All posts in “Entrepreneurship”

Study: Music Improves Customer Experience, Even in Serious Settings

Music can enhance the customer experience even in nontraditional retail environments, suggests a study released Thursday by Mood Media and the Society of Composers, Authors and Music Publishers (SACEM). The study was conducted in France.

Customers had a more favorable experience in five business locations — including gas station, optical, banking, sports apparel and pharmacy locations, the study found.

“It’s undeniable that music has an amazing ability to connect on an intimate and personal level,” said Danny Turner, global senior vice president of creative programming at Mood Media.

“Brands that understand the connectivity between brand and in-store experience, facilitated by the incredible power of music to forge an emotional bond, are well on their way to elevating their customer experience,” he told CRM Buyer.


power of music in business

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Businesses should consider overhead music as important as store layout, lighting or other key design elements, said Valentina Candeloro, international marketing director at Mood Media.

Mood Media has begun designing music programs for an increasingly diverse body of retail locations, she told CRM Buyer, including auto dealerships, credit unions, apartment buildings and retirement home communities.

When researchers designed the study, data indicated that 90 percent of French people listened to music every day, but only 70 percent of businesses played music, Candeloro noted.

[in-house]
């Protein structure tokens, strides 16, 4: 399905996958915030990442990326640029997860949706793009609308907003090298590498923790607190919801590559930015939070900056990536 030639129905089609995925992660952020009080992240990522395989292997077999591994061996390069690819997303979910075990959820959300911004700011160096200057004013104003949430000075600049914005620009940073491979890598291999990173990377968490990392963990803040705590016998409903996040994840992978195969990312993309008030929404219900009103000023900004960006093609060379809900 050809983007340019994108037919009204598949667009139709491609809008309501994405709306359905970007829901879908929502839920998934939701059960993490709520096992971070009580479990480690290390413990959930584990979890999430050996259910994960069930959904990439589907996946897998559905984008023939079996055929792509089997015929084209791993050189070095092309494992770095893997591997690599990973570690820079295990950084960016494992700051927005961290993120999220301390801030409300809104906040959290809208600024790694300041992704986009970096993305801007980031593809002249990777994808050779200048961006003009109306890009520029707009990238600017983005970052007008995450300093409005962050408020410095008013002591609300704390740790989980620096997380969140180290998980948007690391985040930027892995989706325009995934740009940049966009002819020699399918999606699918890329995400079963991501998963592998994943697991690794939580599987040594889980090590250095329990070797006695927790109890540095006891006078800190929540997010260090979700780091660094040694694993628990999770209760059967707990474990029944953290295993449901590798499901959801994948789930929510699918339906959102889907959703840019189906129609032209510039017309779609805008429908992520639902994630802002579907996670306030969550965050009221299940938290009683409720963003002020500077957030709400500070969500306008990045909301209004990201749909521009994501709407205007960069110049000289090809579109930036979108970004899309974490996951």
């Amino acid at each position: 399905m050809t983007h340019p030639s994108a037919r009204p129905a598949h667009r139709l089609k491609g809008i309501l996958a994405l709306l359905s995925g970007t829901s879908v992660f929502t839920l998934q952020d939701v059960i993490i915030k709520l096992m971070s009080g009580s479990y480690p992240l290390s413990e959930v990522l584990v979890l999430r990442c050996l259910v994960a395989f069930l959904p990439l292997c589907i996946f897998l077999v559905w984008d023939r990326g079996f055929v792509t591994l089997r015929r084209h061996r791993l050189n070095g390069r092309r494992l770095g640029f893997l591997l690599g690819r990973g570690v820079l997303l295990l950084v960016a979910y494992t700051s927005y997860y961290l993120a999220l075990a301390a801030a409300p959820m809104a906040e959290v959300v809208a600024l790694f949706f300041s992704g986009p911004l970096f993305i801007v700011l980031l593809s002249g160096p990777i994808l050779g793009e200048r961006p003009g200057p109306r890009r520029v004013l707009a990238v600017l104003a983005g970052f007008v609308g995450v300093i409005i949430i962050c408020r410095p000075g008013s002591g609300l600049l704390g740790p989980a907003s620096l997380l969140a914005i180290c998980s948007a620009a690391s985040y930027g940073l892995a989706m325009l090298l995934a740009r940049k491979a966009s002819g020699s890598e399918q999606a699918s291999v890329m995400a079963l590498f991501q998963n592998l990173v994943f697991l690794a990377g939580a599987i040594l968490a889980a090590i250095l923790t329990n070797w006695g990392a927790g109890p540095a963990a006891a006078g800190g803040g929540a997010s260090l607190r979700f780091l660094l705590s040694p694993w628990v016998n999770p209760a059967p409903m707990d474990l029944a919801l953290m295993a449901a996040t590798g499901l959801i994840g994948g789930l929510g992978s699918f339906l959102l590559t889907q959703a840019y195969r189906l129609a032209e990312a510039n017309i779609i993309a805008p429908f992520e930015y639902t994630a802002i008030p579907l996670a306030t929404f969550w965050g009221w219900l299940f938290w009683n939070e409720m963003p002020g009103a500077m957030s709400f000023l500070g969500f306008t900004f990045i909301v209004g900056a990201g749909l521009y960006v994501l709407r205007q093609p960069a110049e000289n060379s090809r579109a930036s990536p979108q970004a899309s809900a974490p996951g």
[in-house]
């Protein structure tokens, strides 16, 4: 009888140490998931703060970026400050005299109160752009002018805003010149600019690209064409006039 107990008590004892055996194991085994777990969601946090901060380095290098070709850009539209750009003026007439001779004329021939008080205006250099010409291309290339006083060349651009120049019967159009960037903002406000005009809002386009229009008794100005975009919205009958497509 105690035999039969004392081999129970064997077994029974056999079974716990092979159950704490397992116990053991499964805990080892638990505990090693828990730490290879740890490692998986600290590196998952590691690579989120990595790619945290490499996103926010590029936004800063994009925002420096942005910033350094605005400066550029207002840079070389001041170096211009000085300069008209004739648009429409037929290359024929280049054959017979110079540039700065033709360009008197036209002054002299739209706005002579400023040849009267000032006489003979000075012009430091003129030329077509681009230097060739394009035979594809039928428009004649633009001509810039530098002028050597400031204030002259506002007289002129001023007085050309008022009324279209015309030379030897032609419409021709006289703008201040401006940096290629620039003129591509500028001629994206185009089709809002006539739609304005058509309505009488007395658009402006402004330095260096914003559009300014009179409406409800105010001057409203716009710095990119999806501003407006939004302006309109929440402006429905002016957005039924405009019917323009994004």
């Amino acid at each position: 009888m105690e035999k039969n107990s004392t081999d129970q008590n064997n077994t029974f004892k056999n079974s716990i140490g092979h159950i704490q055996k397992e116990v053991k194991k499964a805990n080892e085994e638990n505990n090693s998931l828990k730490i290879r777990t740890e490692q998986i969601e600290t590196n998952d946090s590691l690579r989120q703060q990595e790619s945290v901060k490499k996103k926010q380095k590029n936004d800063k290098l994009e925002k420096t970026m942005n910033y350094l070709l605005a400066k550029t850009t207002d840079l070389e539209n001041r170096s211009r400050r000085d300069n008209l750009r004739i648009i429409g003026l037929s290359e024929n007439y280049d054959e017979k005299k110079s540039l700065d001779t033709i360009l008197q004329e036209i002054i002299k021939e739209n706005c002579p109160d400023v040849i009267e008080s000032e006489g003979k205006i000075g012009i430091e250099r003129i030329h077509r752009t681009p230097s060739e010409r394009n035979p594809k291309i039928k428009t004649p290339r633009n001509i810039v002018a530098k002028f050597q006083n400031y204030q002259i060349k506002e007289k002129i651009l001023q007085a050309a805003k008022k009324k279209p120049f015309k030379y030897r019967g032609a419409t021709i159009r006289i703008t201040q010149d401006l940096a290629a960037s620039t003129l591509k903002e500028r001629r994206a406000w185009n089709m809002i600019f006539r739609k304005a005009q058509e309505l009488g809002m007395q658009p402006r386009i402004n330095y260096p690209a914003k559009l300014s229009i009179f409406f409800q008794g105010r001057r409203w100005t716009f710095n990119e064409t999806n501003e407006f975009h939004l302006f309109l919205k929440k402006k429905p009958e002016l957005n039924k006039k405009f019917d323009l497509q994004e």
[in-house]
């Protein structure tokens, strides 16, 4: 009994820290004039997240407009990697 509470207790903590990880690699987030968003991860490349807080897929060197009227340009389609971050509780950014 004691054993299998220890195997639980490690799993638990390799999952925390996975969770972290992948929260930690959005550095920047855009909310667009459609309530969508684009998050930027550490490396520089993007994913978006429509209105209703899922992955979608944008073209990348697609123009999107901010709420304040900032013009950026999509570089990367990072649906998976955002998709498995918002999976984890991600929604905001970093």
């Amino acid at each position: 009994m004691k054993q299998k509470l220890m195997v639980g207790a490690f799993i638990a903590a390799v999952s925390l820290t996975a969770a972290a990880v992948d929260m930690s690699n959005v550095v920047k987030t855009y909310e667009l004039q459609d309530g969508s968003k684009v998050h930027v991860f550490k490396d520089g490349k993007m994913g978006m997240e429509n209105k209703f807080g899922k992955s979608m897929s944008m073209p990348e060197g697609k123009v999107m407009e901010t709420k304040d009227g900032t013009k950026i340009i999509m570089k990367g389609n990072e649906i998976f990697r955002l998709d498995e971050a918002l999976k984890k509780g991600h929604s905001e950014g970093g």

Some of the non-retail businesses, like pharmacies, opticians and banks, were concerned about the impact music would have, given the more serious nature of transactions or activities taking place in their locations, she said.

“The results of this study revealed and quantified the impact and potential that music offers across a wide array of business types,” said Jean-Felix Choukroun, director of customer relations at SACEM.

Music Markers

Seventy percent of study respondents reported a more positive perception of a business when music was playing overhead, while 65 percent said that music at the location helped differentiate the business from the competition.

Ninety-three percent of employees at those locations preferred music over no music at work.

When customers at more serious locations, like banks and pharmacies, were asked if they wanted music, only 33 percent said they thought music would be appropriate.

However, 76 percent of the customers who experienced music at those types of locales said they thought the music was complementary and compatible with the businesses.

In-Store Atmosphere

Music absolutely can have a positive impact in driving retail traffic and keeping customers engaged at a particular location, said Nikki Baird, managing partner at RSR Research.